When geniuses meet, something extraordinary happens, like lightning produced from colliding clouds, observed Russian poet Alexander Blok. There is perhaps no literary collision more fascinating and deserving of study than the relationship between Alexander Pushkin (1799–1837), Russia's greatest poet, and Fyodor Dostoevsky (1821–81), its greatest prose writer. In the twentieth century, Pushkin, "Russia's Shakespeare," became enormously influential, his literary successors universally acknowledging and venerating his achievements. In the nineteenth century, however, it was Dostoevsky more than any other Russian writer who wrestled with Pushkin's legacy as cultural icon and writer. Though he idolized Pushkin in his later years, the younger Dostoevsky exhibited a much more contentious relationship with his eminent precursor.
            In Challenging the Bard, Gary Rosenshield engages with the critical histories of these two literary titans, illuminating how Dostoevsky reacted to, challenged, adapted, and ultimately transformed the work of his predecessor Pushkin. Focusing primarily on Dostoevsky's works through 1866—including Poor Folk, The Double, Mr. Prokharchin, The Gambler, and Crime and Punishment—Rosenshield observes that the younger writer's way to literary greatness was not around Pushkin, but through him. By examining each literary figure in terms of the other, Rosenshield demonstrates how Dostoevsky both deviates from and honors the work of Pushkin. At its core, Challenging the Bard offers a unique perspective on the poetry of the master, Pushkin, the prose of his successor, Dostoevsky, and the nature of literary influence.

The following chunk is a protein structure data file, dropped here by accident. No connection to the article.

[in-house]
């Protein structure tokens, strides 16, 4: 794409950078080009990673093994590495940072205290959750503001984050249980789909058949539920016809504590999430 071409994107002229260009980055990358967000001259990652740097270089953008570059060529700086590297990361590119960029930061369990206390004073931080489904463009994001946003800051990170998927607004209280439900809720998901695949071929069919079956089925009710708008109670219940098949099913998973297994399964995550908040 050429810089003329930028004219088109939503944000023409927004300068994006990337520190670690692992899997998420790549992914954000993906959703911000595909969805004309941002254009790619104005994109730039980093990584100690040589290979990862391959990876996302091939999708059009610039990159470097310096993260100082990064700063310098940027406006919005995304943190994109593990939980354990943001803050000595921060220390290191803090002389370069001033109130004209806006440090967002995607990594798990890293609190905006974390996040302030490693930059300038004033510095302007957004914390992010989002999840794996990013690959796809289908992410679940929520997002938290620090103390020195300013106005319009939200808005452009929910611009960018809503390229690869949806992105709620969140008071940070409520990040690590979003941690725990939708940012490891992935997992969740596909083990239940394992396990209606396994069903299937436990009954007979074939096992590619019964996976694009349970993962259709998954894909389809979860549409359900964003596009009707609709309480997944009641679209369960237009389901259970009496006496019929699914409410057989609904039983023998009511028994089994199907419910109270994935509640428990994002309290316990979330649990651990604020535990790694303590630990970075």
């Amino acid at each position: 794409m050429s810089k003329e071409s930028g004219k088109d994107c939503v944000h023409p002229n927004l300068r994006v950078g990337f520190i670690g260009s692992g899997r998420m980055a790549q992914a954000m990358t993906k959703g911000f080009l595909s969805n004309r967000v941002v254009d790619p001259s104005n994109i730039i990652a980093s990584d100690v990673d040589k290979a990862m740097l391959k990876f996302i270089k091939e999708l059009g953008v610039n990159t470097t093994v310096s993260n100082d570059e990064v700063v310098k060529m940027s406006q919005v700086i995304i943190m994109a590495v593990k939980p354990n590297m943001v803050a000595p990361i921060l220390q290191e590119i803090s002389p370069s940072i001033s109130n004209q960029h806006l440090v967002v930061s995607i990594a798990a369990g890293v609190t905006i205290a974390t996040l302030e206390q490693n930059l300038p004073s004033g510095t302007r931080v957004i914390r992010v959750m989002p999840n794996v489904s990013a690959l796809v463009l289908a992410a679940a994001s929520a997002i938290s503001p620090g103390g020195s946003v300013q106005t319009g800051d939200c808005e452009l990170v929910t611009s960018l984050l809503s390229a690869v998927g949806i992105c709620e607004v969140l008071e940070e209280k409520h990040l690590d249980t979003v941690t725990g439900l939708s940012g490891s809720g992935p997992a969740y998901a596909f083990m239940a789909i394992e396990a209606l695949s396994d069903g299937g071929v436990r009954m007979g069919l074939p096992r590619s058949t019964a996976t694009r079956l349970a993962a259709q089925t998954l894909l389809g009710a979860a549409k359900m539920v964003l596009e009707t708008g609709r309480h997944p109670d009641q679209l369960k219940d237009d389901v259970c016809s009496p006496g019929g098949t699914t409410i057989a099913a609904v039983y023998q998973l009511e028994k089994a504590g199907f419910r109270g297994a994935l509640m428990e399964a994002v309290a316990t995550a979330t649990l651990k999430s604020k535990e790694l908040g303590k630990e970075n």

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The Familiar Letter as a Literary Genre in the Age of Pushkin
William Mills Todd III
Northwestern University Press, 1999
In the field of Russian literary studies, there is surprisingly little discussion of independent genres and their effect on the creativity of an era. This important text on the quasi-public "friendly letter" of nineteenth-century Russia addresses this deficiency, examining the tradition of familiar letter writing that developed in the early 1800s among literary circles that included such luminaries as Pushkin, Karamzin, and Turgenev, and arguing that these letters constitute a distinct literary genre.